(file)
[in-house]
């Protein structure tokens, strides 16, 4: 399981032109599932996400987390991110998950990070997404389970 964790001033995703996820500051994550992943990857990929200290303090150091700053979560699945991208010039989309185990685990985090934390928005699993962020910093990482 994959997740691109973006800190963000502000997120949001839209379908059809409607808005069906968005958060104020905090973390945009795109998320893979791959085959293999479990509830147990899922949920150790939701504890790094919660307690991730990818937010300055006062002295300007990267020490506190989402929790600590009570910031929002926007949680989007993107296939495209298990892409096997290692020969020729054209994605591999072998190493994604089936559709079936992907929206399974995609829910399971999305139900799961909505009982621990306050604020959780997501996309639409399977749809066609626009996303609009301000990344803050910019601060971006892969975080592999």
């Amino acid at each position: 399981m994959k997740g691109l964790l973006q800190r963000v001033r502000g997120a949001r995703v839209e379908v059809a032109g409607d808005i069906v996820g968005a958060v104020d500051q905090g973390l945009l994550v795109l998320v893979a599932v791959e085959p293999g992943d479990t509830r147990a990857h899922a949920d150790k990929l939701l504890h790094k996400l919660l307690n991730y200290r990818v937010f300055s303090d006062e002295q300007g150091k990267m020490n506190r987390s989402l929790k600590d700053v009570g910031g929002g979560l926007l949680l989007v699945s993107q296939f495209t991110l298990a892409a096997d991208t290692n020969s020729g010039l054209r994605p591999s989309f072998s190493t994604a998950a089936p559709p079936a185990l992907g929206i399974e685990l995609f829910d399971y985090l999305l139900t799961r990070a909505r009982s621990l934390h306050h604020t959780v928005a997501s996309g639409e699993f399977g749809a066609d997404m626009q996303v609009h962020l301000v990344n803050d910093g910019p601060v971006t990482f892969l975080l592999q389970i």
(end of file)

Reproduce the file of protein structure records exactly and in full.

[in-house]
């Protein structure tokens, strides 16, 4: 399981032109599932996400987390991110998950990070997404389970 964790001033995703996820500051994550992943990857990929200290303090150091700053979560699945991208010039989309185990685990985090934390928005699993962020910093990482 994959997740691109973006800190963000502000997120949001839209379908059809409607808005069906968005958060104020905090973390945009795109998320893979791959085959293999479990509830147990899922949920150790939701504890790094919660307690991730990818937010300055006062002295300007990267020490506190989402929790600590009570910031929002926007949680989007993107296939495209298990892409096997290692020969020729054209994605591999072998190493994604089936559709079936992907929206399974995609829910399971999305139900799961909505009982621990306050604020959780997501996309639409399977749809066609626009996303609009301000990344803050910019601060971006892969975080592999």
């Amino acid at each position: 399981m994959k997740g691109l964790l973006q800190r963000v001033r502000g997120a949001r995703v839209e379908v059809a032109g409607d808005i069906v996820g968005a958060v104020d500051q905090g973390l945009l994550v795109l998320v893979a599932v791959e085959p293999g992943d479990t509830r147990a990857h899922a949920d150790k990929l939701l504890h790094k996400l919660l307690n991730y200290r990818v937010f300055s303090d006062e002295q300007g150091k990267m020490n506190r987390s989402l929790k600590d700053v009570g910031g929002g979560l926007l949680l989007v699945s993107q296939f495209t991110l298990a892409a096997d991208t290692n020969s020729g010039l054209r994605p591999s989309f072998s190493t994604a998950a089936p559709p079936a185990l992907g929206i399974e685990l995609f829910d399971y985090l999305l139900t799961r990070a909505r009982s621990l934390h306050h604020t959780v928005a997501s996309g639409e699993f399977g749809a066609d997404m626009q996303v609009h962020l301000v990344n803050d910093g910019p601060v971006t990482f892969l975080l592999q389970i």